Bye-Bye McClendon, Hello Chesapeake Energy Takeover?
Raise a glass to activist shareholders. Whether it was at the behest of Southeastern Asset Management, famed financier Carl Icahn or a combination of the two, Aubrey McClendon is departing as chief executive officer of Chesapeake Energy (NYSE: CHK), the company he founded.
Investors like the news. Shares of Oklahoma-based Chesapeake, the second-largest U.S. natural gas producer, are up about seven percent today on volume that is already quadruple the daily average.
It is easy to see why Chesapeake investors, particularly those that have held the shares for a long time, are happy to bid adieu to McClendon. Before Wednesday's seven percent gain, the shares had tumbled almost 36 percent in the past two years.
With McClendon's departure, a significant obstacle to possible takeover of Chesapeake has been removed. Only Southeastern and Icahn themselves can confirm if their intent in acquiring Chesapeake shares was to angle for a sale of the company and it is worth noting that Chairman Archie Dunham assured employees Chesapeake is not for sale, according to Forbes.
The biggest obstacle to a sale of Chesapeake is not Dunham's desire to keep the company independent. It is the suffocating $13 billion debt burden the company has to contend with, one that has forced tens of billions of dollars worth of asset sales in the past two years. That debt burden also significantly reduces the pool of potential Chesapeake suitors.
As Forbes reported, with an enterprise value of $35 billion, the cost to acquire Chesapeake could be as high as $40 billion. Here are a few companies that could entertain a full acquisition of Chesapeake.
BHP Billiton (NYSE: BHP) Because it is the world's largest mining company, often overlooked is the fact that BHP Billiton is also the world's seventh-largest independent oil and gas producer. For baffling reasons, BHP has rarely been mentioned as a legitimate as a possible suitor for Chesapeake, though some astute sources called attention to possibility early last year.
Drilling down on the matter a bit more actually shows BHP is arguably the most credible of suitors for Chesapeake. The reality is Exxon Mobil (NYSE: XOM) needs no more gas exposure, so rule that company out as a Chesapeake buyer right away. Chevron (NYSE: CVX), like Exxon, would be better served making a play for an oilier company such as Anadarko (NYSE: APC).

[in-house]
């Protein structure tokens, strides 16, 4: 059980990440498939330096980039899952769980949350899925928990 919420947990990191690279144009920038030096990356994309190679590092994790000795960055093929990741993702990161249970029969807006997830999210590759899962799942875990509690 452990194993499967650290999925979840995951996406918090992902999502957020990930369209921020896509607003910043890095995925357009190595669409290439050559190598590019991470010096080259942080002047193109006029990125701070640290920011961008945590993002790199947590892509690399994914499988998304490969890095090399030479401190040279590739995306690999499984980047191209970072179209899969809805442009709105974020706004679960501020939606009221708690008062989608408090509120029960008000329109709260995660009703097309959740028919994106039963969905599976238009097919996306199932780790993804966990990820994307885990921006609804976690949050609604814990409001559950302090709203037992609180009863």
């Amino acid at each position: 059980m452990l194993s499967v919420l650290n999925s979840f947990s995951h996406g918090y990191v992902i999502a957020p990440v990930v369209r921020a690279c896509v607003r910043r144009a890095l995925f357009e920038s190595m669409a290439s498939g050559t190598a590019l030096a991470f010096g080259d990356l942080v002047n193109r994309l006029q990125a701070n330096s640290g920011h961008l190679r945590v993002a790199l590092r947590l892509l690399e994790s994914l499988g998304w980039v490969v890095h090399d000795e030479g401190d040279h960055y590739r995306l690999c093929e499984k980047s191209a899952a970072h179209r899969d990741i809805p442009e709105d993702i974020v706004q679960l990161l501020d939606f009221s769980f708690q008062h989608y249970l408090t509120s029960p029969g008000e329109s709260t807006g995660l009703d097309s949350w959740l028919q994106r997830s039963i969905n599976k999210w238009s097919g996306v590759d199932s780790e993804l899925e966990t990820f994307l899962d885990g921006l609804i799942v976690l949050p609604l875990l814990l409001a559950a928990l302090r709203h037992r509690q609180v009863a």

Back to BHP. The company bought $4.75 billion in Chesapeake shale assets two years ago and a deal to buy Chesapeake could be seen would be seen as a logical way of BHP building on its $12.1 billion buy of Petrohawk Energy. Not to mention, the Australian mining giant has the cash and strong credit rating to finance a mega deal.
BHP CEO Marius Kloppers has failed several times in the past to execute major acquisitions. A move on Chesapeake could provide his redemption.
Total (NYSE: TOT) Europe's third-largest oil company has previously been a buyer of Chesapeake shale acreage as well and like BHP, France-based Total does not present the potential political headache that a Chinese buyer would bring to the table in a bid for Chesapeake.
As of the second quarter of 2012, Total had over $19.1 billion in cash on hand, but there are questions regarding just how much the French company wants to boost its natural gas profile. According to its own corporate website, Total is already the fourth-largest publicly traded natural gas producer in the world.
Still, it is worth noting that the two companies signed a deal to partner in the oil-rich Utica Shale last year. As a major global integrated oil company, Total does business in some volatile locations such as Angola, Nigeria and Yemen. Further investing in more cost-efficient onshore plays in the less politically risky U.S. makes sense for any energy company.
And yes, Total has previously been mentioned as a possible Chesapeake suitor.
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